In the case of debt, short term borrowing are traditionally excluded from the list of method of financing the firm capital budgeting decision and therefore the long-term claims (such as long term loan and debentures) are said to be a part of the capital structure. The question then is; how much equity do we have? Or how much equity can be raised from all sources? And where will the equity come from? For the majority of companies these questions are relevant, since the corporation did not need to maintain separate equity for their branches.

In as much as capital investment decisions have implications for many aspects of operations and often exert a crucial impact on survival, profitability and growth. Much of the theory in the corporate sector is based on the assumption that the goal of firm should be to maximize the wealth of its current shareholders. One of the major cornerstones of determining this goal is financial ratio. Financial ratios are commonly used to measure firm performances. Generally, corporation includes them in their annual reports to stakeholders. Investment analysts provide them for investors who are considering the purchase of a firm’s securities.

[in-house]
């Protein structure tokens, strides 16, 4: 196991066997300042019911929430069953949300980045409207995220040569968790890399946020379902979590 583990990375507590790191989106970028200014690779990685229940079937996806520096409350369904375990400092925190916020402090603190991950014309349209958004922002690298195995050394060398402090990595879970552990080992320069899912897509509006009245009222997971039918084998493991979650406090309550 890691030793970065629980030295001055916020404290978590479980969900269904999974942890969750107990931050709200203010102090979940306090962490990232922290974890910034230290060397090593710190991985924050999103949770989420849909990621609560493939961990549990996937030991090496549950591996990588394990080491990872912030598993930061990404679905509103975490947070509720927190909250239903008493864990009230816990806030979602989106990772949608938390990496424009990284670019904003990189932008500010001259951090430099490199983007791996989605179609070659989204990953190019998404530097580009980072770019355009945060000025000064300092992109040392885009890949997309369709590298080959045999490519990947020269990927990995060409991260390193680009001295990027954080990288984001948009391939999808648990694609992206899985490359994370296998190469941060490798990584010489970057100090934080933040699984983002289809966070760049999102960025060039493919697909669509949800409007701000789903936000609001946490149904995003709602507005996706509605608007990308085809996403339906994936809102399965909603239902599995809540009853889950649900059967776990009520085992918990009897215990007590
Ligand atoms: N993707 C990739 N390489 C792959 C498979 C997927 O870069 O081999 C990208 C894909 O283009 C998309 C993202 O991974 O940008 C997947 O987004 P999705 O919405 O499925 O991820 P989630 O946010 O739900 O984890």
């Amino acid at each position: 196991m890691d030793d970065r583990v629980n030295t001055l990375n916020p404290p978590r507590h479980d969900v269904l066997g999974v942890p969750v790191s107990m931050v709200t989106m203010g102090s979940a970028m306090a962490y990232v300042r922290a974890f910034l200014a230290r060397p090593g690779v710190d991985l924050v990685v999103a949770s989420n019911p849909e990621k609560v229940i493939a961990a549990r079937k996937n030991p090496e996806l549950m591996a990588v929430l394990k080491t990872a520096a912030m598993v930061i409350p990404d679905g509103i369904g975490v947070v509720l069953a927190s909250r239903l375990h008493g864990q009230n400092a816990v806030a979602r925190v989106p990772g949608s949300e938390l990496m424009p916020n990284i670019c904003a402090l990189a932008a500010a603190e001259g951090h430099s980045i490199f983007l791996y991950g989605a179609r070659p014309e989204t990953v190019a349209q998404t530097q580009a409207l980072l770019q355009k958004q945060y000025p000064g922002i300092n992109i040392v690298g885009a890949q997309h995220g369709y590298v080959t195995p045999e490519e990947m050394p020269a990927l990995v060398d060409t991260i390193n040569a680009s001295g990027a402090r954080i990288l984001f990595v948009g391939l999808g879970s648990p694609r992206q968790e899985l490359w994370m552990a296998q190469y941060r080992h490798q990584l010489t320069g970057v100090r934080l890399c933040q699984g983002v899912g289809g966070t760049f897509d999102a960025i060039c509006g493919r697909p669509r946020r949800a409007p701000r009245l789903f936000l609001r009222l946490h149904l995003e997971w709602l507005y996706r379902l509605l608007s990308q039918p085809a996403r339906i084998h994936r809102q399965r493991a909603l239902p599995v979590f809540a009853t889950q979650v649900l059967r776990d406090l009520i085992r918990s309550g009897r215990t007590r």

Financial ratio represents an attempt to standard financial information to facilitate meaningful comparisons. It provides the basis for answering some very important questions concerning the financial wellbeing of the firm. Its objectives are to determine the firm’s financial strengths and to identify its weaknesses (Mahdi & Kumars, 2009). This study would therefore seek to establish the fact that there is a relationship between the capital structure and corporate performance.

PROJECT TOPIC- Capital Structure and Corporate Performance in Nigeria

1.2   Statement of problem

Survival and growth needs resources but financing of these resources has limitations. The analysis of the impact of capital choice on profit is as important as the overall existence of the companies’ themselves. It is especially important when one is considering the dwindling fortunes of the aftermath of the global economic recession which might not have been unconnected with inappropriate capital